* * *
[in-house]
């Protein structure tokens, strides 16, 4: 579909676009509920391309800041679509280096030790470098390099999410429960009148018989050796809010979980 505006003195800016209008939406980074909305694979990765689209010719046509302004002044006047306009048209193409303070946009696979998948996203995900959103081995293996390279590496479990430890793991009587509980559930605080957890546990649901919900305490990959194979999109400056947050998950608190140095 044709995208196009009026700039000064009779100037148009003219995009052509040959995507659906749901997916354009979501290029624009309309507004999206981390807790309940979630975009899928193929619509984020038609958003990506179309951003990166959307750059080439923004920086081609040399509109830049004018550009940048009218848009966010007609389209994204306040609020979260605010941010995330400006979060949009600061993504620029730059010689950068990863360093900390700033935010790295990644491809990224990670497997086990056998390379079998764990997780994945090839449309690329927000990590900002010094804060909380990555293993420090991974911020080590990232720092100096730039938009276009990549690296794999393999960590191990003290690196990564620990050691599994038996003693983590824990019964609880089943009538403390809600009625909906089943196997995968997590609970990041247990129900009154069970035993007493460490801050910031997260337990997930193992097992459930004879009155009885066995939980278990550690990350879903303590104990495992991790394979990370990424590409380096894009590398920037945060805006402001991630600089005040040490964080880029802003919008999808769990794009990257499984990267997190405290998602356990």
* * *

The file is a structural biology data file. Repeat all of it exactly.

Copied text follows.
[in-house]
């Protein structure tokens, strides 16, 4: 579909676009509920391309800041679509280096030790470098390099999410429960009148018989050796809010979980 505006003195800016209008939406980074909305694979990765689209010719046509302004002044006047306009048209193409303070946009696979998948996203995900959103081995293996390279590496479990430890793991009587509980559930605080957890546990649901919900305490990959194979999109400056947050998950608190140095 044709995208196009009026700039000064009779100037148009003219995009052509040959995507659906749901997916354009979501290029624009309309507004999206981390807790309940979630975009899928193929619509984020038609958003990506179309951003990166959307750059080439923004920086081609040399509109830049004018550009940048009218848009966010007609389209994204306040609020979260605010941010995330400006979060949009600061993504620029730059010689950068990863360093900390700033935010790295990644491809990224990670497997086990056998390379079998764990997780994945090839449309690329927000990590900002010094804060909380990555293993420090991974911020080590990232720092100096730039938009276009990549690296794999393999960590191990003290690196990564620990050691599994038996003693983590824990019964609880089943009538403390809600009625909906089943196997995968997590609970990041247990129900009154069970035993007493460490801050910031997260337990997930193992097992459930004879009155009885066995939980278990550690990350879903303590104990495992991790394979990370990424590409380096894009590398920037945060805006402001991630600089005040040490964080880029802003919008999808769990794009990257499984990267997190405290998602356990």